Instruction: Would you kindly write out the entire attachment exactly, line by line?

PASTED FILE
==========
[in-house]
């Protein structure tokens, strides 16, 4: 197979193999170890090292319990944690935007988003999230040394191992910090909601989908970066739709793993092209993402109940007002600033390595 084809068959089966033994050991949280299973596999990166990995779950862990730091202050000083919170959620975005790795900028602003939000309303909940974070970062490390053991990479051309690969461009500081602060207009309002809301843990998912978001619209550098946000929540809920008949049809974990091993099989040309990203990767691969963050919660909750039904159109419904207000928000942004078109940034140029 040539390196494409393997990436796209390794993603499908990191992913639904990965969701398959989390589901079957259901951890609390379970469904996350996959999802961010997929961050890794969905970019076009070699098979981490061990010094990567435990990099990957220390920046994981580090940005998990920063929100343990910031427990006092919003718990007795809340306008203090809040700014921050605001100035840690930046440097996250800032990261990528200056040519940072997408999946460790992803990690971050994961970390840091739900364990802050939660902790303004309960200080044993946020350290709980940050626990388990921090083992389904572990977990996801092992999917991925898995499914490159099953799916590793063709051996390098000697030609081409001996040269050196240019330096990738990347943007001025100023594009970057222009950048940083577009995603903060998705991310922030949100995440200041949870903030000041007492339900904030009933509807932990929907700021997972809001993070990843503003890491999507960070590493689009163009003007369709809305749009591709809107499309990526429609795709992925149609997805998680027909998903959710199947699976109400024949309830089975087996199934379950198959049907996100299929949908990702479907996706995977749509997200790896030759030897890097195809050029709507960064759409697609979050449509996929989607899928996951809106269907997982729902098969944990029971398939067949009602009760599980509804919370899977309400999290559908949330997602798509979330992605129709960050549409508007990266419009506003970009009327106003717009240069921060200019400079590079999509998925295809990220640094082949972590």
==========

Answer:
[in-house]
């Protein structure tokens, strides 16, 4: 197979193999170890090292319990944690935007988003999230040394191992910090909601989908970066739709793993092209993402109940007002600033390595 084809068959089966033994050991949280299973596999990166990995779950862990730091202050000083919170959620975005790795900028602003939000309303909940974070970062490390053991990479051309690969461009500081602060207009309002809301843990998912978001619209550098946000929540809920008949049809974990091993099989040309990203990767691969963050919660909750039904159109419904207000928000942004078109940034140029 040539390196494409393997990436796209390794993603499908990191992913639904990965969701398959989390589901079957259901951890609390379970469904996350996959999802961010997929961050890794969905970019076009070699098979981490061990010094990567435990990099990957220390920046994981580090940005998990920063929100343990910031427990006092919003718990007795809340306008203090809040700014921050605001100035840690930046440097996250800032990261990528200056040519940072997408999946460790992803990690971050994961970390840091739900364990802050939660902790303004309960200080044993946020350290709980940050626990388990921090083992389904572990977990996801092992999917991925898995499914490159099953799916590793063709051996390098000697030609081409001996040269050196240019330096990738990347943007001025100023594009970057222009950048940083577009995603903060998705991310922030949100995440200041949870903030000041007492339900904030009933509807932990929907700021997972809001993070990843503003890491999507960070590493689009163009003007369709809305749009591709809107499309990526429609795709992925149609997805998680027909998903959710199947699976109400024949309830089975087996199934379950198959049907996100299929949908990702479907996706995977749509997200790896030759030897890097195809050029709507960064759409697609979050449509996929989607899928996951809106269907997982729902098969944990029971398939067949009602009760599980509804919370899977309400999290559908949330997602798509979330992605129709960050549409508007990266419009506003970009009327106003717009240069921060200019400079590079999509998925295809990220640094082949972590």